Other Traditional Challenges
Further in the realm of non-traditional challenges, including humanitarian assistance and disaster relief (HA/DR) and the water-energy-food nexus (WEF), both sides will gain from better cooperation and coordination. Some examples include the United States recently involving China in the biannual RIMPAC exercise; the EU actively contributing knowledge to the last DiReX exercise by the ASEAN Regional Forum (ARF) on non-traditional challenges; as well as EU member states such as Germany promoting know-how in coping with traditional and non-traditional challenges by training Chinese (and other Asian) officers in its officer staff and other courses and promoting regional approaches to conflict resolution mechanisms regarding non-traditional challenges such as river management by supporting the Mekong River Commission (MRC).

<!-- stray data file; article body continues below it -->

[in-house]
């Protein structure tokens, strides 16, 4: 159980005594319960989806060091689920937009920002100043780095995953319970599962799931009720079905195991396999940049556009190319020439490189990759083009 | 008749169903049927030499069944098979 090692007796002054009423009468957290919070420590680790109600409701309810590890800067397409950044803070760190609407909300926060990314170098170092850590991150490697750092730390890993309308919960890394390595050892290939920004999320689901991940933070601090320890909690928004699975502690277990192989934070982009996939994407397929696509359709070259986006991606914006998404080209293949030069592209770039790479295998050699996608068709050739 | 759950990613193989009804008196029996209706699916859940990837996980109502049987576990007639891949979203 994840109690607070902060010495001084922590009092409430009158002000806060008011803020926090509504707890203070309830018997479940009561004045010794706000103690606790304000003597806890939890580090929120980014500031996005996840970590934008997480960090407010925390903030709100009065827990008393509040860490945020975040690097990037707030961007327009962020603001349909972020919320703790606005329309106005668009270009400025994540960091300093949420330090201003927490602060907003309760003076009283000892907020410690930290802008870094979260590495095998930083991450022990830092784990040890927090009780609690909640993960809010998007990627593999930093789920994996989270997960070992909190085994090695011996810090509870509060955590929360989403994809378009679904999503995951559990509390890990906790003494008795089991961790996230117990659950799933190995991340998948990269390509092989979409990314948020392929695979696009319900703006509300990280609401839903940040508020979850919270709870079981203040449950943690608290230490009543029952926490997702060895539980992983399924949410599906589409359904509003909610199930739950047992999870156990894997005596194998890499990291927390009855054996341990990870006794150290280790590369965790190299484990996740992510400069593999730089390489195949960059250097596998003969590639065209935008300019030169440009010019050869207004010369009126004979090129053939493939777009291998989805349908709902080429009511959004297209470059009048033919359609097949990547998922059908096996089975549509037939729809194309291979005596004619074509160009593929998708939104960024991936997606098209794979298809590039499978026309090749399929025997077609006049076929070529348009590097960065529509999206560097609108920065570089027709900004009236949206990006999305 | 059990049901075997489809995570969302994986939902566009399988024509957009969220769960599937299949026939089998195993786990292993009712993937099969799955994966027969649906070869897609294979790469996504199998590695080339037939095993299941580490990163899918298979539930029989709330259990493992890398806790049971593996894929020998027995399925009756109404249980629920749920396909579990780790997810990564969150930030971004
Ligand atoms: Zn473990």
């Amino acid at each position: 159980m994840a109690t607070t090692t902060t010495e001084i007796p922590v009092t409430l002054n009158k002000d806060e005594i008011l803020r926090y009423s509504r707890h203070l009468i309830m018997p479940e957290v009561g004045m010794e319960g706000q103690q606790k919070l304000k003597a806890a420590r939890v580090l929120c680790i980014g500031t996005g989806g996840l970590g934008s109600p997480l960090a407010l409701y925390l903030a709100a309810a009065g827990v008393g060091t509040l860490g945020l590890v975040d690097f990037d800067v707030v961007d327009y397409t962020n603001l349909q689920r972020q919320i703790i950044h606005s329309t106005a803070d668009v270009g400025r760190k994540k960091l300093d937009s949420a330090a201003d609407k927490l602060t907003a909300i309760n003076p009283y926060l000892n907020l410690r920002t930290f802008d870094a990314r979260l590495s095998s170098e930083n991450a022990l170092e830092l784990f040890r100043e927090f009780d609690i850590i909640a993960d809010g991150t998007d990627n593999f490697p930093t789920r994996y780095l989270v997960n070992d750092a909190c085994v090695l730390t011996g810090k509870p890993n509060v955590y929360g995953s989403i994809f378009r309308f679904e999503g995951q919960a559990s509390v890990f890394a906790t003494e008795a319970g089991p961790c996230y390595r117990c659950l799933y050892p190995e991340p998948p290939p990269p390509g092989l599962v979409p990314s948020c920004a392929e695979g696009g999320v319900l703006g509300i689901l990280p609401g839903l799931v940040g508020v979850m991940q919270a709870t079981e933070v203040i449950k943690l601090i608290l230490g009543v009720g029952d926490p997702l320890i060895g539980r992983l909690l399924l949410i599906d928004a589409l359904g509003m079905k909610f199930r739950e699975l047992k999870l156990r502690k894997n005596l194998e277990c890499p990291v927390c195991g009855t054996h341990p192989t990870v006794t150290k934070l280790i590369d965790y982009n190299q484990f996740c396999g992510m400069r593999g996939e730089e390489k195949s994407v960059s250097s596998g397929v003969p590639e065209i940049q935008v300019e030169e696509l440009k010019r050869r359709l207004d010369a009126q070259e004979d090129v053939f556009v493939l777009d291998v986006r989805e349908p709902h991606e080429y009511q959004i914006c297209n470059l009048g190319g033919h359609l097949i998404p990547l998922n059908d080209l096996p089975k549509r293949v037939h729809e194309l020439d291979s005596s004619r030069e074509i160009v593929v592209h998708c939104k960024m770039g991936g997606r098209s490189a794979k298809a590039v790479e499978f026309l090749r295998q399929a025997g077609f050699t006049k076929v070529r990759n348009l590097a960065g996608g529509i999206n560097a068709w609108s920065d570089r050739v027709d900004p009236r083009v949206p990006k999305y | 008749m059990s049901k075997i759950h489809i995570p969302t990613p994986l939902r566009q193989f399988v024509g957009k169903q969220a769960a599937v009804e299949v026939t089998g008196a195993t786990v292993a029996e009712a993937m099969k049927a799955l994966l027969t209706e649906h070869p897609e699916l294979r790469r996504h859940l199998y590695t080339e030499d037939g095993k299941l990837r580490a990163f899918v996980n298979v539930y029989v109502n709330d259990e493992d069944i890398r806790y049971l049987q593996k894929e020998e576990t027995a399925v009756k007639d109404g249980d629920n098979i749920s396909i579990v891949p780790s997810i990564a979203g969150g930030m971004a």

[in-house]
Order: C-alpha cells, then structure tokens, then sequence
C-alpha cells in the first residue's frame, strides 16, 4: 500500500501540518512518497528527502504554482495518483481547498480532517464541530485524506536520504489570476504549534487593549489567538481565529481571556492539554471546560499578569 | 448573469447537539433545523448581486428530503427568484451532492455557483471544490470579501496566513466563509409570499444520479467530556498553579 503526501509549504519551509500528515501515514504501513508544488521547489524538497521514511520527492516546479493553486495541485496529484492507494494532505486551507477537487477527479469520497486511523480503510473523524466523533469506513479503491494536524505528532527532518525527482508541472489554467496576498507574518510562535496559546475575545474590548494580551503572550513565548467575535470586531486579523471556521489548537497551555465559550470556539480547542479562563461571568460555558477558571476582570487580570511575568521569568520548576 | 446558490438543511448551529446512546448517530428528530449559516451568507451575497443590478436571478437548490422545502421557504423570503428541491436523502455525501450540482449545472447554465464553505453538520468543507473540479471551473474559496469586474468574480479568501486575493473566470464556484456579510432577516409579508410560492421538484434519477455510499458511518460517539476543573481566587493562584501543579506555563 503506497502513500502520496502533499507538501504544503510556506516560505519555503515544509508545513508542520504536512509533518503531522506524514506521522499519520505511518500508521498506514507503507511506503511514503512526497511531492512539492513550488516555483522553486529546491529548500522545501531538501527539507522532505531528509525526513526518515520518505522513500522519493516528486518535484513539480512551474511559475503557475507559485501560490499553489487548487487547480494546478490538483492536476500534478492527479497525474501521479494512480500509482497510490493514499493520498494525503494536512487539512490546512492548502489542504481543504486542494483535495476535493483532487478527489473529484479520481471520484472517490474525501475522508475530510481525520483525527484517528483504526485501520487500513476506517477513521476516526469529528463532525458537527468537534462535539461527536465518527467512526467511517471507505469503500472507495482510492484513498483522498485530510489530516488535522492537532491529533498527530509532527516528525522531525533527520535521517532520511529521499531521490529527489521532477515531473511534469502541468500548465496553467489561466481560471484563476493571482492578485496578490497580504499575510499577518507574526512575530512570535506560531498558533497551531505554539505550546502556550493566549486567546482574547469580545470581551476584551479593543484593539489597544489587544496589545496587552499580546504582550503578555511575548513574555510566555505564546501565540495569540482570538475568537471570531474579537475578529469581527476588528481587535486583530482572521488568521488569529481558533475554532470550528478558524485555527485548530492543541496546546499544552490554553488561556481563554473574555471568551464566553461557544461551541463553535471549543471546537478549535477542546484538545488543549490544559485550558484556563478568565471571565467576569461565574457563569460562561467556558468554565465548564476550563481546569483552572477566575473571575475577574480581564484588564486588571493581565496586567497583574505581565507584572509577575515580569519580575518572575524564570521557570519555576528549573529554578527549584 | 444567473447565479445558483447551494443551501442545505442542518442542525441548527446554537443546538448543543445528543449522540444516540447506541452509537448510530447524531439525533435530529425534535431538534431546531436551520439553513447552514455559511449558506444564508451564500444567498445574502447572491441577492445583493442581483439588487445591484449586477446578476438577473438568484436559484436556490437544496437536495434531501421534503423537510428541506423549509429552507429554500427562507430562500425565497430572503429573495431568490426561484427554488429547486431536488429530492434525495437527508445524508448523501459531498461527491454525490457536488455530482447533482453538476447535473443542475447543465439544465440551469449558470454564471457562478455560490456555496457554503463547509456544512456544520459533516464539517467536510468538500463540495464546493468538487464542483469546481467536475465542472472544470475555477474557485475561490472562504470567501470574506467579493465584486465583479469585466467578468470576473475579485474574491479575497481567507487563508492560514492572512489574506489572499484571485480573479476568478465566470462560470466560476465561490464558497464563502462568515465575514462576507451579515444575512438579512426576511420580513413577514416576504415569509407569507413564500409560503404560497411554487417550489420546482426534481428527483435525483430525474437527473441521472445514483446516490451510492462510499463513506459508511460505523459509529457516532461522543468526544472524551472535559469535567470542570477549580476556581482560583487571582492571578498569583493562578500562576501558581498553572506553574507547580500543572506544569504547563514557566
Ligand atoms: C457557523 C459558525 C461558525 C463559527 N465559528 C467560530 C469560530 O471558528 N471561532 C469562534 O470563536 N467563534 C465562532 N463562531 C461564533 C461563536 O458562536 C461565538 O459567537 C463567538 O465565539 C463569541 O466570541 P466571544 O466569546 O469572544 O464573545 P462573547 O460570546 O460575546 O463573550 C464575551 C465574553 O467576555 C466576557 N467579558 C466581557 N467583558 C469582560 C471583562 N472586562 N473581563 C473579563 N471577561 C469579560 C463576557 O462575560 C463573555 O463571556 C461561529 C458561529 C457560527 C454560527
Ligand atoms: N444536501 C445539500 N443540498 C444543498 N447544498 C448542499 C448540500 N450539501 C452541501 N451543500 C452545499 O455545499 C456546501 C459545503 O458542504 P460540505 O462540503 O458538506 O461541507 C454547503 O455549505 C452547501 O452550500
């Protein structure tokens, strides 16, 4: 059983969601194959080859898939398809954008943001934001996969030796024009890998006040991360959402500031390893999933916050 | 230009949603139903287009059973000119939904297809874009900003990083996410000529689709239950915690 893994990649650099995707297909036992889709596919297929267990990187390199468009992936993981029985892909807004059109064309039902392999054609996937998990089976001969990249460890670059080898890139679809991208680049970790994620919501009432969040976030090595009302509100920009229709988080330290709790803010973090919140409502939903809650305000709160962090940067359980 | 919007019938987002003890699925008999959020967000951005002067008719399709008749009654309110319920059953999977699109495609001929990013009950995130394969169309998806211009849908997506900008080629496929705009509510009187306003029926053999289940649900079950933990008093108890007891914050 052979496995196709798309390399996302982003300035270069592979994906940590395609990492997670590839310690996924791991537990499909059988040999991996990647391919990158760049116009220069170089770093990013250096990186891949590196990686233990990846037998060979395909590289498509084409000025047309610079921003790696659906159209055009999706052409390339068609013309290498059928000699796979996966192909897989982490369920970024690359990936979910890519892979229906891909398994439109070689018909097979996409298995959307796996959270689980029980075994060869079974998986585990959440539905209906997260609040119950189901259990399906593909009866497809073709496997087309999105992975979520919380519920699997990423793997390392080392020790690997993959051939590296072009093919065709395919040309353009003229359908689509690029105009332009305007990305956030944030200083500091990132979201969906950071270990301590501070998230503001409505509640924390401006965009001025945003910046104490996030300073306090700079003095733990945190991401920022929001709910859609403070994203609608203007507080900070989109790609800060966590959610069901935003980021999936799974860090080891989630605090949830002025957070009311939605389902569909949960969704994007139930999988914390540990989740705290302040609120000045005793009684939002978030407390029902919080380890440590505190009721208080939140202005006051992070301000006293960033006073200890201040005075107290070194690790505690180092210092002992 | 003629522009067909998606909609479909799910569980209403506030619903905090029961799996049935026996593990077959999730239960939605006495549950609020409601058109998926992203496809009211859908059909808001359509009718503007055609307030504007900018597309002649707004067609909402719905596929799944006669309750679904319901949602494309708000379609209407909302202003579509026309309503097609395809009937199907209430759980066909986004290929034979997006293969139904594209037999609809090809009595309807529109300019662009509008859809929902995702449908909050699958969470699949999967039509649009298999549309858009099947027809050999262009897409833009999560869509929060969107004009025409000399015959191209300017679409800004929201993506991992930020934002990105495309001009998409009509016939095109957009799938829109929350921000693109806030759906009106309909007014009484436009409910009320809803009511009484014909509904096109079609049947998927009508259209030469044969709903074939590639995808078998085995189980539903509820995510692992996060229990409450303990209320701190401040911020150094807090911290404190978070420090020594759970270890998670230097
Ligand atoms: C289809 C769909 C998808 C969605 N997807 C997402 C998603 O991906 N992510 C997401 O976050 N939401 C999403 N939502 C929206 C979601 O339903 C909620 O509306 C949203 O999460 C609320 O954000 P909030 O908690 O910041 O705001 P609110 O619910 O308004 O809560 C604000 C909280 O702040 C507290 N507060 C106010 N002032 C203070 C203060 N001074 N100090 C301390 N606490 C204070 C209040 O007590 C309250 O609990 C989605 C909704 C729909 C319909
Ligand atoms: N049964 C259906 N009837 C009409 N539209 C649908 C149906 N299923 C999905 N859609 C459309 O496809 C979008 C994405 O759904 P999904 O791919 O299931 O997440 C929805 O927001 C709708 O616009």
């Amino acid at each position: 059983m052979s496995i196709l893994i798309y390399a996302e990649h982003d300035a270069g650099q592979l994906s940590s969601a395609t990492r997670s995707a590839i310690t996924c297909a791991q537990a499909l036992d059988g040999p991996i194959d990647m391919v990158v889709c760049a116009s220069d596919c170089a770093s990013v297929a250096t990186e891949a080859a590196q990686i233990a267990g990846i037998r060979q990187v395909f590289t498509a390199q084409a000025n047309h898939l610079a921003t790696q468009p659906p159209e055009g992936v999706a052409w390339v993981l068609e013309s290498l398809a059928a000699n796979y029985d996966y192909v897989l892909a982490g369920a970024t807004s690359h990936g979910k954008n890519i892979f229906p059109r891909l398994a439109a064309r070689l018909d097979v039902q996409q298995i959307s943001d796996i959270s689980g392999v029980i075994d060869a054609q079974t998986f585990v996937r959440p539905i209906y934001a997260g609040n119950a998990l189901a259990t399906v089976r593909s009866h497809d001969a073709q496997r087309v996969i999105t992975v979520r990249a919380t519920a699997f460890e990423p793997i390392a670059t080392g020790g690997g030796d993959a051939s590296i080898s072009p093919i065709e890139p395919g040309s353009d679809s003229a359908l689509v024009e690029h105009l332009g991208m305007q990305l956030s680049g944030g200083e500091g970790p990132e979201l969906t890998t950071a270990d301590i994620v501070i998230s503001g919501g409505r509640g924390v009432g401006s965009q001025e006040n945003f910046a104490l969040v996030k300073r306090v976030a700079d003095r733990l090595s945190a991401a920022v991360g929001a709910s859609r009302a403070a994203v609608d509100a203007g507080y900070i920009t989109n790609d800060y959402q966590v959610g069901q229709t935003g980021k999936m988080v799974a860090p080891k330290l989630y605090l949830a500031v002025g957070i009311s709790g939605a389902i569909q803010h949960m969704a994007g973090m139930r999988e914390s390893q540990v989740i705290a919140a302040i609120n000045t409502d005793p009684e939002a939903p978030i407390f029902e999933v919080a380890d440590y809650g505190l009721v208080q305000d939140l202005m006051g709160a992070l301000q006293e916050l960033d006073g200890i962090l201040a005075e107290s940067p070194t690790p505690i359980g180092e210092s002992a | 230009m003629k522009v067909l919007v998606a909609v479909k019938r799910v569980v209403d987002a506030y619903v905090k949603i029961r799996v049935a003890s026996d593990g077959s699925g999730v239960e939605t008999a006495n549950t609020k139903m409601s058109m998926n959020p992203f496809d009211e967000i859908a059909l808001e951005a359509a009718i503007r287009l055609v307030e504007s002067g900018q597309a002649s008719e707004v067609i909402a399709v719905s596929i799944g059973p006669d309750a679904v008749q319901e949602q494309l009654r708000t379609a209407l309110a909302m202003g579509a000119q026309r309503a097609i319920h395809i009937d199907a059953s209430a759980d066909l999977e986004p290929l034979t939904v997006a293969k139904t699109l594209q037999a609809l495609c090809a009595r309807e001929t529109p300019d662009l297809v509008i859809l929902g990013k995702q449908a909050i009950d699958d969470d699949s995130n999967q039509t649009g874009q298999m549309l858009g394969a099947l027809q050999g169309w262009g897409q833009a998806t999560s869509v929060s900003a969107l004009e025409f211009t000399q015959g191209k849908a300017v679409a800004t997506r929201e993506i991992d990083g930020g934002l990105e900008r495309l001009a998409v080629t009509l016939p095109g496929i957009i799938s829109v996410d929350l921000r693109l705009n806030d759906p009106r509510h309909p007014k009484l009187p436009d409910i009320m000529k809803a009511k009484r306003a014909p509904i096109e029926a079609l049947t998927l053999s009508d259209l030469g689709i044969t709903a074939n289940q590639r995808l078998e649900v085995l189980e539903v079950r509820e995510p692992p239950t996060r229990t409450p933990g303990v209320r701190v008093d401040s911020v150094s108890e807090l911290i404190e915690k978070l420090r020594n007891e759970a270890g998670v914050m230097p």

The recent Chinese-U.S. agreement mentioned above illustrated the large area of possible cooperation regarding climate change and coping with global challenges. Climate change and urban sustainability—with China seeking solutions for clean energy as well for coping with rampant urbanization—offer a very concise field for cooperation between the United States and Europe/Germany. For example: with China’s cities reliant on coal-fired power stations for energy production, the majority of Chinese cities face unhealthy smog levels; headlines about sky-rocking PSI amounts in Beijing’s air dominated global news last winter. In addition, energy-generation from coal is water-intensive, but China is a country facing acute water scarcity. U.S. and European cooperation can be two-fold: first, the United States is leading in clean coal technology where sulfur dioxide is removed from the coal before burning, and second, Europe is a technological leader in the development of the circular economy, turning waste into resources. Together, U.S. and European technology can help China’s cities become more environmentally sustainable and thereby provide a very concrete area for transatlantic cooperation on engaging China on local and global challenges.